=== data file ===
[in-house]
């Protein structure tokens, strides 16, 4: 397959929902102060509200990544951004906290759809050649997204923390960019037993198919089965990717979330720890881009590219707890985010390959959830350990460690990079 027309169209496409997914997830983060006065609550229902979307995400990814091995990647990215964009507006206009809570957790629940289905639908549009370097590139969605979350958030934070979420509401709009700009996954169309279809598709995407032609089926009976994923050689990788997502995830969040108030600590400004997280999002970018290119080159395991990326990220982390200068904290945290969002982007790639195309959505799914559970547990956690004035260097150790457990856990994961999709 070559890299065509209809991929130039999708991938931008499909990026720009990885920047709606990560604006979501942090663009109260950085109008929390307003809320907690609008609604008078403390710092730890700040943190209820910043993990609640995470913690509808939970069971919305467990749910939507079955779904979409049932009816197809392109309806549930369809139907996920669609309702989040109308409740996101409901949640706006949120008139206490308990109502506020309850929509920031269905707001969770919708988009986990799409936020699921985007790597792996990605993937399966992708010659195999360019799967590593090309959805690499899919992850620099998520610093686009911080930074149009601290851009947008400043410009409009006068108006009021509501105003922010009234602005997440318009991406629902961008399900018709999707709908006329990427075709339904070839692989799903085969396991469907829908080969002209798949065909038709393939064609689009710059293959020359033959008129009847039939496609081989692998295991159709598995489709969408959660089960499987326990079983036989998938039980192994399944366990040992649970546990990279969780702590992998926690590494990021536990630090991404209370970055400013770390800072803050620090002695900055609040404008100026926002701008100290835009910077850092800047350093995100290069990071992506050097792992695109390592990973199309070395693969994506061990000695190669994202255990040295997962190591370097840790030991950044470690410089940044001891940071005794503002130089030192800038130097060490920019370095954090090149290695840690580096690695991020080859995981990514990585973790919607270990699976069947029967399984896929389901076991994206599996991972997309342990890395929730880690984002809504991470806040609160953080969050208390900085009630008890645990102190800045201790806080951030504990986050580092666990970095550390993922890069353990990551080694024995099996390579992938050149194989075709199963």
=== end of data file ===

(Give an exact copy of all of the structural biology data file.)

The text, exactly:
[in-house]
């Protein structure tokens, strides 16, 4: 397959929902102060509200990544951004906290759809050649997204923390960019037993198919089965990717979330720890881009590219707890985010390959959830350990460690990079 027309169209496409997914997830983060006065609550229902979307995400990814091995990647990215964009507006206009809570957790629940289905639908549009370097590139969605979350958030934070979420509401709009700009996954169309279809598709995407032609089926009976994923050689990788997502995830969040108030600590400004997280999002970018290119080159395991990326990220982390200068904290945290969002982007790639195309959505799914559970547990956690004035260097150790457990856990994961999709 070559890299065509209809991929130039999708991938931008499909990026720009990885920047709606990560604006979501942090663009109260950085109008929390307003809320907690609008609604008078403390710092730890700040943190209820910043993990609640995470913690509808939970069971919305467990749910939507079955779904979409049932009816197809392109309806549930369809139907996920669609309702989040109308409740996101409901949640706006949120008139206490308990109502506020309850929509920031269905707001969770919708988009986990799409936020699921985007790597792996990605993937399966992708010659195999360019799967590593090309959805690499899919992850620099998520610093686009911080930074149009601290851009947008400043410009409009006068108006009021509501105003922010009234602005997440318009991406629902961008399900018709999707709908006329990427075709339904070839692989799903085969396991469907829908080969002209798949065909038709393939064609689009710059293959020359033959008129009847039939496609081989692998295991159709598995489709969408959660089960499987326990079983036989998938039980192994399944366990040992649970546990990279969780702590992998926690590494990021536990630090991404209370970055400013770390800072803050620090002695900055609040404008100026926002701008100290835009910077850092800047350093995100290069990071992506050097792992695109390592990973199309070395693969994506061990000695190669994202255990040295997962190591370097840790030991950044470690410089940044001891940071005794503002130089030192800038130097060490920019370095954090090149290695840690580096690695991020080859995981990514990585973790919607270990699976069947029967399984896929389901076991994206599996991972997309342990890395929730880690984002809504991470806040609160953080969050208390900085009630008890645990102190800045201790806080951030504990986050580092666990970095550390993922890069353990990551080694024995099996390579992938050149194989075709199963």